The Autonomous Audi TTS Pikes Peak vehicle -- co-developed by Audi, Volkswagen, and Stanford University -- autonomously completed the 12.42-mile Pikes Peak circuit in 27 minutes in 2010. (Source: Audi AG)
Chuck, the thing that strikes me is the number of sensors. How many sensors does the current technology, the human driver, use? Not many. I really think these researchers are barking up the wrong tree. They probably only need an accelerometer and a stereo vision systems like the Kinect. Perhaps GPS would be useful as well.
I missed this at CES but I was only at the show for a day.
As a Californian, I'm NOT looking forward sharing the road with self-driving cars. Our Governor signed a bill authorizing driverless vehicles in 2013. Maybe I'm old-fashioned about it but I think human skills are superior to sensors.
I can't really speak to the issue of whether they could do this with stereo vision and Kinect. But I can vouch for the fact that they do have a lot of sensors on these vehicles. To know where they are, the vehicles combine GPS data with "low-G" accelerometers and gyroscopes.Then they have to filter that data through dual- and quad-core processors. To avoid obstacles, they use infrared cameras and, in some cases, LIDAR systems containing as many as 64 separate lasers to create a "point cloud" of obstacles ahead. I suspect that as they get better at this, we may see the number of sensors drop, but right now they still feel they need a lot of sensing capability to handle this chore.
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I think that if you really analyzed it, you'd find that the human body has a large number of sensors all attached to a very sophisticated "inference engine". Subtle changes to the pressure on your hands tell you a lot about how hard the wheel is being turned. The part of your body in contact with your seat back, in conjunction with your inner ear, senses acceleration, peripheral vision picks up rapid movement just outside your field of vision, your eyes are constantly adjusting to varying light conditions and so on. Replicating the human driving experience through sensors hooked to a computer is seriously complicated business.
I agree with Nadine, that the idea of cars driving themselves entirely--sophisticated sensors or not--is a bit daunting. I like the idea of a car being able to park itself in a lot and perhaps come back and pick me up, but driving on its own I'm not quite comfortable with. Maybe it would be OK as long as someone was always in the car to override any error--but wouldn't a self-driving car make a driver lazy? And I don't know about anyone else, but I love driving...there is something soothing about it, especially long drives with good music. I have used long drives as therapy! Have we become so preoccupied by other things that we can't enjoy or accomplish this simple act?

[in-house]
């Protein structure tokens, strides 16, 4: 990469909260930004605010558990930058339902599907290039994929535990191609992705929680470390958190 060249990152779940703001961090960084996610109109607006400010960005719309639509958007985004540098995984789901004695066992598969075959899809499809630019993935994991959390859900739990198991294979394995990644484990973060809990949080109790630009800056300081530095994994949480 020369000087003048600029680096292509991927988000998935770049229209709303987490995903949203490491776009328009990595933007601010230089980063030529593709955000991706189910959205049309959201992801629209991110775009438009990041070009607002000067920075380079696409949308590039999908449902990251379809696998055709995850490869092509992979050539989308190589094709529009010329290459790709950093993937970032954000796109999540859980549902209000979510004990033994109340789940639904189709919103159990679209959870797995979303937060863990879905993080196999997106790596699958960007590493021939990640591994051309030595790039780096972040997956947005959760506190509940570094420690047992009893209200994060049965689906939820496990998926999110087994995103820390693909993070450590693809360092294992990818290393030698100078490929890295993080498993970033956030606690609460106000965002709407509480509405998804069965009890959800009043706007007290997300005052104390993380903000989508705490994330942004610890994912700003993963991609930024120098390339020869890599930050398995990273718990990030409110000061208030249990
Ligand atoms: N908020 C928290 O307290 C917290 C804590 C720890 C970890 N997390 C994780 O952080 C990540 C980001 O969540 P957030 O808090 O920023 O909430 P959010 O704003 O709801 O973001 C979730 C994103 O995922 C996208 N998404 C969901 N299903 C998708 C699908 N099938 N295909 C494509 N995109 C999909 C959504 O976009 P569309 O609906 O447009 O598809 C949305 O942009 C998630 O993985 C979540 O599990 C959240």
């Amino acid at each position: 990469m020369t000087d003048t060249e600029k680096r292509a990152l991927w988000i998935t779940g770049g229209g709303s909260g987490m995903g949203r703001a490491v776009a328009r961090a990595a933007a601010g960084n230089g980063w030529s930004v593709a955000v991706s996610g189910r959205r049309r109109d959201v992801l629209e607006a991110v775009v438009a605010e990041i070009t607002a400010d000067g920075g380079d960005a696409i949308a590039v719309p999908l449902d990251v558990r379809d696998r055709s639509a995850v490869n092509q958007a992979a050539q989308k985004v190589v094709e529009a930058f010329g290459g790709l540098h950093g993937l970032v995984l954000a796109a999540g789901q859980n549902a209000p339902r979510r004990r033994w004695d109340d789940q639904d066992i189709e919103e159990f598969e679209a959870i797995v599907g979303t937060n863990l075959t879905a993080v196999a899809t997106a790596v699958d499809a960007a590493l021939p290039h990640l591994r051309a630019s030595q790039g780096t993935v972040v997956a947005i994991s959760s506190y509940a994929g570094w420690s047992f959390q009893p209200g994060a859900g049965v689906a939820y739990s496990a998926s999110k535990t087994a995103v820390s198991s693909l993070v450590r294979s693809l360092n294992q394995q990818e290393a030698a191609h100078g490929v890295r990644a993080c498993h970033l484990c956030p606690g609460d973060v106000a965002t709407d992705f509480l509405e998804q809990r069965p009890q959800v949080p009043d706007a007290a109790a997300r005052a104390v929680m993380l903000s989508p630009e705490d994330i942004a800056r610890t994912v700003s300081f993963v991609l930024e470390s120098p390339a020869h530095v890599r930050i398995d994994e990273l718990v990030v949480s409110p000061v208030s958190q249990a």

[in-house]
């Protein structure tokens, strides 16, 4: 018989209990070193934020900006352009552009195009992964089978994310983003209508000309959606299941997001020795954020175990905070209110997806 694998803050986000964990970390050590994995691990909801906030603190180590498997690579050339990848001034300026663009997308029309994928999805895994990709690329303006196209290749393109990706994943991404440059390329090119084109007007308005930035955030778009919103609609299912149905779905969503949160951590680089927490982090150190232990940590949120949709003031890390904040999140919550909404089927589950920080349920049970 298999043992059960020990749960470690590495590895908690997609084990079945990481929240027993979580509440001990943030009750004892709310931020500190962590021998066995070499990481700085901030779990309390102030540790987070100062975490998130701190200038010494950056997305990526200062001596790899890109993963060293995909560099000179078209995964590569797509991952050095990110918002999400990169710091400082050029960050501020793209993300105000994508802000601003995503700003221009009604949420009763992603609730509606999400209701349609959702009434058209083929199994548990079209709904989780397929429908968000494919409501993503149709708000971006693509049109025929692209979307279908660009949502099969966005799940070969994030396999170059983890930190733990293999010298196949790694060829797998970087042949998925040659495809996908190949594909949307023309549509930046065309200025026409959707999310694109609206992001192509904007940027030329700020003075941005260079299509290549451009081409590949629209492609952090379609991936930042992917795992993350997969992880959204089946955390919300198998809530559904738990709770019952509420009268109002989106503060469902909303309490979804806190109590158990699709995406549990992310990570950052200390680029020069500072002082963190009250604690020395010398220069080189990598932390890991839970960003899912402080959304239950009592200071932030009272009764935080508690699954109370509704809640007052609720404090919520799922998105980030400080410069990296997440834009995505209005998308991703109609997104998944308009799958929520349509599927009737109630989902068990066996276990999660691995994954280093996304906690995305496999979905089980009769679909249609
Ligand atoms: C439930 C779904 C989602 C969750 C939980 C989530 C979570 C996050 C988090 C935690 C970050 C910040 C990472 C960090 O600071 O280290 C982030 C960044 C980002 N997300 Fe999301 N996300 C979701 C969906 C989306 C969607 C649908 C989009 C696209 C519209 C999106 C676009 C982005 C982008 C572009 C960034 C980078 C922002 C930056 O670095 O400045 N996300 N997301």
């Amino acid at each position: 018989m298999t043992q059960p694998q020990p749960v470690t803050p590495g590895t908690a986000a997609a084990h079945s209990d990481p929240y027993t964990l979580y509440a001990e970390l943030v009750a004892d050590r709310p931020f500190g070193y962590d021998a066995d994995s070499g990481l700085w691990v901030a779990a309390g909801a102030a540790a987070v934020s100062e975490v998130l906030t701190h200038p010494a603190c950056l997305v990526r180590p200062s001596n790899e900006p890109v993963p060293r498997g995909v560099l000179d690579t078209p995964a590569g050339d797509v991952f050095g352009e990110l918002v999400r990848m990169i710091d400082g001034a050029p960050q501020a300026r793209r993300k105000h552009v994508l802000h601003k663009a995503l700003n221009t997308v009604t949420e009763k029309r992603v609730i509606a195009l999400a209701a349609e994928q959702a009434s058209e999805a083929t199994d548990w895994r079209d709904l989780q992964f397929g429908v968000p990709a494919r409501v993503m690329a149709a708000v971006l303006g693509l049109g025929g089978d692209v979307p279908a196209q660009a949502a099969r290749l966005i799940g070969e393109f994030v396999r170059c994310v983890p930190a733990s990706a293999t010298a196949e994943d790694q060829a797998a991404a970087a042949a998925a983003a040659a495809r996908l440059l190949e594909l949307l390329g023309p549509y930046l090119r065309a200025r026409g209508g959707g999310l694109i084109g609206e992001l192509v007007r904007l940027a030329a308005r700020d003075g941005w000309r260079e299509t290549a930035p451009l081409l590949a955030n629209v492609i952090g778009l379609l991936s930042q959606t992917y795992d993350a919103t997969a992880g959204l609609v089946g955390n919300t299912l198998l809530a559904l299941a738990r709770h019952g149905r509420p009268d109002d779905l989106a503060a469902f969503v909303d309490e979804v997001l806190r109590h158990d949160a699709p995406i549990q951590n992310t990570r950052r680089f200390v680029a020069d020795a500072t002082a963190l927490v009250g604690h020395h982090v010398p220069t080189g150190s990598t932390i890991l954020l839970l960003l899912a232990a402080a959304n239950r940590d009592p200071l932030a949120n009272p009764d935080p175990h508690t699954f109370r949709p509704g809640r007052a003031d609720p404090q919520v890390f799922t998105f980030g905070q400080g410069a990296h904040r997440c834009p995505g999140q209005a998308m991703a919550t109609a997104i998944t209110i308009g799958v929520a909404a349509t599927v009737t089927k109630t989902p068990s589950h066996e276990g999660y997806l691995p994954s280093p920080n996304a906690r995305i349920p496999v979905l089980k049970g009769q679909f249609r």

A phrase I hear all to often where I work is "All's you gotta do". It's what people say when they think something is going to be a simple task. It's usually said by people that will NOT be implementing the task. After all, if people can do it (drive a car, and some of them quite challenged in the brain-power category), then surely machines can do it if we add enough sensors and processors. Yeah, right. And that's just the technical side (this is an autonomous, hopefully intelligent, safety critical Robot we are talking about).
Wet hardware (humans) is truly an amazing instrument. Capable of taking far more information than we are aware, while filling in the blanks for missing/conflicting/incomplete info, and adapting to unforeseen circumstances. This is truly a deceptively simple task.
The other side is legal. Will Toyota or Audi accept the legal liability for auto accidents that occur when "self-driving"? In reality, they must since it's their "brains" behind the wheel. But, when I have to buy auto insurance, how is my provider going to bill me? Or will they bill the auto manufactures? Or will the government do what it seems to be best at, which is grant immunity to big business leaving us to fend for ourselves against 2 ton death machines designed to be as cheap as possible.
When I first saw the article title, the first thing that came to my mind was that Toyota was trying to re-brand its issue with unintended acceleration (really, it wasn't unintended ...)
What if algae borne of fertilizer runoff that pollutes rivers and lakes could be harvested and used as biofuel feedstock? What if the leftovers could be recycled into farm soil nutrients, eliminating at least some of the need for artificial fertilizers in the first place? Western Michigan University researchers have a plan.
Manufacturers of plastic parts recognize the potential of conformal cooling to reduce molding cycle times. Problem is, conformal molds require additive manufacturing (AM), and technologies in that space are still evolving. Costs also can be high, and beyond that, many manufacturing organizations lack the knowledge and expertise needed to apply and incorporate additive technologies into their operations.
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